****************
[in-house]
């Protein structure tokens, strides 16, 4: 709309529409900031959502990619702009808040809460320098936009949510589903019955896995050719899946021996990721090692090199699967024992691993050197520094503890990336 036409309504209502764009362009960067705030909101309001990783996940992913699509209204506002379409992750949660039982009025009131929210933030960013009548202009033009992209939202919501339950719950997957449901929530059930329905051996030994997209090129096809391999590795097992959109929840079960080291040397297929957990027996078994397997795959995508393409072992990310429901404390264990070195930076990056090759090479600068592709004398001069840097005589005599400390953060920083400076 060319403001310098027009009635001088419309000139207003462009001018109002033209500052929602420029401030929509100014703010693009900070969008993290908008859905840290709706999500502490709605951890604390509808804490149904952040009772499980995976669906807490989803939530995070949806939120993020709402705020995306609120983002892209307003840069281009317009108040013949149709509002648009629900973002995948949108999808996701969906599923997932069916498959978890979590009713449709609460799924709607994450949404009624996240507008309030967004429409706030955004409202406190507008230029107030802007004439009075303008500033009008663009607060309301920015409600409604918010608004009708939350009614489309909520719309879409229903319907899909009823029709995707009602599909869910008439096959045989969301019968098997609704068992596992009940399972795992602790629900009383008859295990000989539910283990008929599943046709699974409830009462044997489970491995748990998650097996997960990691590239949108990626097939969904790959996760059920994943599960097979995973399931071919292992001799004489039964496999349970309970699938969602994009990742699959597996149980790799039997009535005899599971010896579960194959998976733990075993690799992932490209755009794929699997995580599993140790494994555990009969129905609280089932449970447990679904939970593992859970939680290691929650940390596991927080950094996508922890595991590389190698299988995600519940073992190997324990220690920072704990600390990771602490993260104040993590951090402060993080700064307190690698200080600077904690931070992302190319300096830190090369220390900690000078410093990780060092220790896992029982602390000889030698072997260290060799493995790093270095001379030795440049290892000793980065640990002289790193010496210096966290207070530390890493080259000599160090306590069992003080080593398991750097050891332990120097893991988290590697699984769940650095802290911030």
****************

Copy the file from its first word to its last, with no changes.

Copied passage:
[in-house]
């Protein structure tokens, strides 16, 4: 709309529409900031959502990619702009808040809460320098936009949510589903019955896995050719899946021996990721090692090199699967024992691993050197520094503890990336 036409309504209502764009362009960067705030909101309001990783996940992913699509209204506002379409992750949660039982009025009131929210933030960013009548202009033009992209939202919501339950719950997957449901929530059930329905051996030994997209090129096809391999590795097992959109929840079960080291040397297929957990027996078994397997795959995508393409072992990310429901404390264990070195930076990056090759090479600068592709004398001069840097005589005599400390953060920083400076 060319403001310098027009009635001088419309000139207003462009001018109002033209500052929602420029401030929509100014703010693009900070969008993290908008859905840290709706999500502490709605951890604390509808804490149904952040009772499980995976669906807490989803939530995070949806939120993020709402705020995306609120983002892209307003840069281009317009108040013949149709509002648009629900973002995948949108999808996701969906599923997932069916498959978890979590009713449709609460799924709607994450949404009624996240507008309030967004429409706030955004409202406190507008230029107030802007004439009075303008500033009008663009607060309301920015409600409604918010608004009708939350009614489309909520719309879409229903319907899909009823029709995707009602599909869910008439096959045989969301019968098997609704068992596992009940399972795992602790629900009383008859295990000989539910283990008929599943046709699974409830009462044997489970491995748990998650097996997960990691590239949108990626097939969904790959996760059920994943599960097979995973399931071919292992001799004489039964496999349970309970699938969602994009990742699959597996149980790799039997009535005899599971010896579960194959998976733990075993690799992932490209755009794929699997995580599993140790494994555990009969129905609280089932449970447990679904939970593992859970939680290691929650940390596991927080950094996508922890595991590389190698299988995600519940073992190997324990220690920072704990600390990771602490993260104040993590951090402060993080700064307190690698200080600077904690931070992302190319300096830190090369220390900690000078410093990780060092220790896992029982602390000889030698072997260290060799493995790093270095001379030795440049290892000793980065640990002289790193010496210096966290207070530390890493080259000599160090306590069992003080080593398991750097050891332990120097893991988290590697699984769940650095802290911030």